February 25th, 2009

Jack Thompson Is Back!...and he's proud of it.

Published at 4:18 AM PST

It's no secret that we quite enjoy reporting on the now disbarred Jack Thompson. Why? Well frankly, we like a bit of comedy relief every now and then. This news isn't really in relation to Rockstar, however Grand Theft Auto IV is mentioned.

Now, being JT has been disbarred for several months now, you wouldn't think he would be practicing much law, right? No, no, not Jack Thompson, he's different, as we all know. His recent game bill, which he authored with Representative Mike Morley, was passed at an astonishing 10-3 by the Business and Labor Committee of the Utah House of Representatives this week. Now, for the moment this doesn't mean much for Utah, as the bill will now headed off to the full Utah House of Representatives for further consideration.

If it is passed there though, things will be a little interesting. The bill will mean that retailers in Utah, from the large scale shopping malls to local theaters will have to pay a fine of $2000 for every documented sale of mature-rated content to somebody under the legal age. Okay, so that doesn't make much sense, luckily Joystiq was in contact with Thompson on what exactly the bill was all about.

You can read what Jack told Joystiq below:

Could you explain the bill that you and Mike Morley drafted for the state of Utah please?

The concept is this: If you, the retailer, say that you don't sell mature rated games to someone under 17 then you're in effect engaging in communications with the public and assurances to the public which is definitely advertising, then you have to adhere to that policy.

The issue becomes the truthfulness of the corporate representations. We're addressing the fraud of deceptive trade practices issue rather than the nature of the product itself. It's an across the board attempt to hold to their word the retailers of music, movies and video games [in any format].

There's a recommendation on a T-rated game but no one says they're not gonna sell it to an underage youth. That's not a rating, that's an advising.

Are you equating the sale of alcohol with the sale of mature content to underage youths?

I didn't equate it but I said it was analogous. Am I equating playing Grand Theft Auto 4 with drinking a six pack? Some would say it's worse. Some might say it's not.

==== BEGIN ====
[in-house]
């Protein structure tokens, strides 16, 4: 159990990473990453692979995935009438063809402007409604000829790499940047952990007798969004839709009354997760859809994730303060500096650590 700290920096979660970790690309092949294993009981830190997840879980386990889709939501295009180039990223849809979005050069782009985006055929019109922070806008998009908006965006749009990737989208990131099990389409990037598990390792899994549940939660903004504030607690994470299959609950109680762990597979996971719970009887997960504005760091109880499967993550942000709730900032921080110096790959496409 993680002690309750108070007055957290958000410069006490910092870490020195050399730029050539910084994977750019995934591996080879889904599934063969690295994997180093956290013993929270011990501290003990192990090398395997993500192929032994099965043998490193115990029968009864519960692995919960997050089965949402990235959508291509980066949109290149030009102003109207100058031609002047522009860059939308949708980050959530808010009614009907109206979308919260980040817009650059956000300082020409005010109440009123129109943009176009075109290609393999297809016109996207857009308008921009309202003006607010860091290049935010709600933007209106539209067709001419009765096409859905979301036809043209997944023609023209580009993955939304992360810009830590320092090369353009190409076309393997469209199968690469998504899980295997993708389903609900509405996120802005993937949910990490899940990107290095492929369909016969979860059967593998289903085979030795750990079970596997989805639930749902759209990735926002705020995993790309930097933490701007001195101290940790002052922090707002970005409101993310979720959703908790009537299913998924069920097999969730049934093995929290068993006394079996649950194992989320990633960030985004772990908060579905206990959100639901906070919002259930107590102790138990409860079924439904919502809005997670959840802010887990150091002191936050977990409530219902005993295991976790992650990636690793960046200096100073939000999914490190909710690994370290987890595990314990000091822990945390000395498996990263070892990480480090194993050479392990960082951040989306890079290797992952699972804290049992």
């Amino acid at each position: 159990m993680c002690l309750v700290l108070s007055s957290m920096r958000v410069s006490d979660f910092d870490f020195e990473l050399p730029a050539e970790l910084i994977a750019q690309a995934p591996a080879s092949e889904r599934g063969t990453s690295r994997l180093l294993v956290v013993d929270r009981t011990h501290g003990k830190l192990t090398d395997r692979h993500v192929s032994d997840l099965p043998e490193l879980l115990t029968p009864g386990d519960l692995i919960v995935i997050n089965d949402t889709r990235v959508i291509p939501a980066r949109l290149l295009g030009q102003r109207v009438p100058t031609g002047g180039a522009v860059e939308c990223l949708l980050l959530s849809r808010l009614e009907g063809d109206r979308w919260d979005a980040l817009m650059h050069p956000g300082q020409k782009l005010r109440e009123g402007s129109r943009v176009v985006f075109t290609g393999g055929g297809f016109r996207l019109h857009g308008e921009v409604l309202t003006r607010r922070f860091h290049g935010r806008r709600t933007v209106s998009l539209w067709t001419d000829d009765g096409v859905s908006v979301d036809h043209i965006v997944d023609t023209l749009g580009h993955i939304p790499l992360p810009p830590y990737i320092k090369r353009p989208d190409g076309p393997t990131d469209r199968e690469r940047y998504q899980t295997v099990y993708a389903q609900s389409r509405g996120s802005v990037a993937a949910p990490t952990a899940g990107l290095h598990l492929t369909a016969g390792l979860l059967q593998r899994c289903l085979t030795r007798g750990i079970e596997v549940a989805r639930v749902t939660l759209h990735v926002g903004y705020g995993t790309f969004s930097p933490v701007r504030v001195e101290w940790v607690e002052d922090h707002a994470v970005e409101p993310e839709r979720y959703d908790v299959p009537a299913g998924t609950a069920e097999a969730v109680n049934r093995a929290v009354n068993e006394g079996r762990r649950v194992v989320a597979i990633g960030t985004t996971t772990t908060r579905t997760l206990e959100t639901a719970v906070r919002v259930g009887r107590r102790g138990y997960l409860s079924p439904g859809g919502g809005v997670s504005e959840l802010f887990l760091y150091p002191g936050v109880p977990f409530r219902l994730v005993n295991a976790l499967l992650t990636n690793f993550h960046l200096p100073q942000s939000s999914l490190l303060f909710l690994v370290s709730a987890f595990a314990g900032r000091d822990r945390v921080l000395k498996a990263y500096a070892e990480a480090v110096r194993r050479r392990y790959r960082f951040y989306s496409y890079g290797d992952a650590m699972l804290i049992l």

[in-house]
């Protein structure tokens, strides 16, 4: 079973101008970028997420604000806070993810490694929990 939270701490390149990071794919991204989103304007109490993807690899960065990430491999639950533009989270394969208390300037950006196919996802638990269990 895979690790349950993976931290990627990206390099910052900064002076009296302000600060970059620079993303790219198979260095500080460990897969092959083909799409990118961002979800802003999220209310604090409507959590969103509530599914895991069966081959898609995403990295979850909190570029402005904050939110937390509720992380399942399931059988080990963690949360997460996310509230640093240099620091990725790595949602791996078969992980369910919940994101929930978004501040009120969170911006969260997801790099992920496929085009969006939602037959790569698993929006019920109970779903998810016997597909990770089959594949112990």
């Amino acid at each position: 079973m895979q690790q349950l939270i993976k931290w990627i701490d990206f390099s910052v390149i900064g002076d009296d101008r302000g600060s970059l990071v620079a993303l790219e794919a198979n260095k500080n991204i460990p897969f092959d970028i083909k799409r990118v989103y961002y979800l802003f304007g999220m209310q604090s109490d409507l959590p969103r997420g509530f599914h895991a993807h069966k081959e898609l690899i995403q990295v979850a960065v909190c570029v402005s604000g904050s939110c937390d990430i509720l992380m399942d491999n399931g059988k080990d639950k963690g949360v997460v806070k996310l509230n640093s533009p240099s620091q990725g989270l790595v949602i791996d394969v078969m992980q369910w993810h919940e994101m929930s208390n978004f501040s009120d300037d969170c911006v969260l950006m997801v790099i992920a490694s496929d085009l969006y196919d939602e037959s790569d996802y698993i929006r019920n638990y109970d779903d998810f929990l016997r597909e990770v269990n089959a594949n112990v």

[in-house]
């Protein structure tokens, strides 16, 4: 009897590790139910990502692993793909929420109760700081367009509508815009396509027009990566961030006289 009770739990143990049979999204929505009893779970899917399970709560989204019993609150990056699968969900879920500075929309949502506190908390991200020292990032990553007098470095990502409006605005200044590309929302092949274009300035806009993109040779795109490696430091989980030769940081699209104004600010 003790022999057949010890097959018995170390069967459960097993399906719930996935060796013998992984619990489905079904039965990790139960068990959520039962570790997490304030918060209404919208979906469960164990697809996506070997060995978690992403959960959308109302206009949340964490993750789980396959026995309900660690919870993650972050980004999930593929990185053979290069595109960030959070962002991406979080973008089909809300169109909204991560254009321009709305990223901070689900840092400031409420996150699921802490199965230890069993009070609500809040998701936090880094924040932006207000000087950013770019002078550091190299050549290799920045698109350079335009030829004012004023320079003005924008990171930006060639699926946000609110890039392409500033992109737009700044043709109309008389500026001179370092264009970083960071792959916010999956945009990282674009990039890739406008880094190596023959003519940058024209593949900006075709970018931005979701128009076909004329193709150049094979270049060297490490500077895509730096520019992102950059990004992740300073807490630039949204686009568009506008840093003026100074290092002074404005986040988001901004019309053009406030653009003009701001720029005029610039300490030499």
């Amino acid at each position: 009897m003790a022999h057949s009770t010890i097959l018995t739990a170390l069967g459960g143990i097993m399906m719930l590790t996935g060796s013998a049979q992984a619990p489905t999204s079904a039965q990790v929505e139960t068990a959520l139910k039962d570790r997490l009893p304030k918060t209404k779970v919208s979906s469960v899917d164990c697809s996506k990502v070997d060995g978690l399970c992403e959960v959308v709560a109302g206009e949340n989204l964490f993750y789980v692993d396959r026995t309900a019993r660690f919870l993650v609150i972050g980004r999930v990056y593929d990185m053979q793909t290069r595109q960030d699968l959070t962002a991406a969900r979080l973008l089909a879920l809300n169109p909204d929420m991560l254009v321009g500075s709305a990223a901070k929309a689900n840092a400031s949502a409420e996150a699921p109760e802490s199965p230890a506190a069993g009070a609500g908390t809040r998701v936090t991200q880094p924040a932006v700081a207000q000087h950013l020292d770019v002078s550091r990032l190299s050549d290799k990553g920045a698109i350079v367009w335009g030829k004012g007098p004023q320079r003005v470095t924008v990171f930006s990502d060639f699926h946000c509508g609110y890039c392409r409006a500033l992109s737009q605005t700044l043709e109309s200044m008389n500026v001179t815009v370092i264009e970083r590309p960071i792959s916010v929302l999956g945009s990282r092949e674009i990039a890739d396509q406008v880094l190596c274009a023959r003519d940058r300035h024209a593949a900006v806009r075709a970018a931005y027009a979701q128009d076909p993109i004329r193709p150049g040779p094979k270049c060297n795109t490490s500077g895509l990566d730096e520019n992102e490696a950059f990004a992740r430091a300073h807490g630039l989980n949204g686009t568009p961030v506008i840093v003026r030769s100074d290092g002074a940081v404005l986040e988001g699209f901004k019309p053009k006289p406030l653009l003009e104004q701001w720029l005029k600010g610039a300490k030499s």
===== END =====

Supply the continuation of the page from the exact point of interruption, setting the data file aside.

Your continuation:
The point is they say they don't sell this stuff to kids and they do. All they have to do is opt out of the system and say, "We're going to sell whatever we want to anybody and no one's going to tell us we're not." But don't tell us you're going to do something and then do something else.

Now, from my understanding ratings have always been an advising. The decision to watch a film or play a game thats rated mature comes down to what the parent of the child sees as appropriate. Ratings are agurably different for me here in Australia, as long as you purchase a game with a parent or guardian your allowed to purchase a game of any rating. In most cases, the person selling you the game will check that the parent is aware of the rating before making the sale.

My favorite part of the entire discussion would have to be...

Is there anything else you'd like to tell us today?

I think it's great that we're living in a country where a lawyer who's been targeted by the [video game] industry can come back around and get these suckers. As Mark Twain said, "Reports of my demise have been greatly exaggerated."

It's nice to see that Jack is proud of his come back. What I can't really get my head around is if he is being sarcastic and having a go at America for allowing him continue to practice, or if he's glad America is making the mistake. Either way, there's no doubt that we're all overly excited to see Jack Thompson attempting to run our lives, and decide what we can and can't see again. Now that, I'm completely sure, is definitely sarcasm on my part.

Credit goes entirely to Joystiq.com for the interview and story.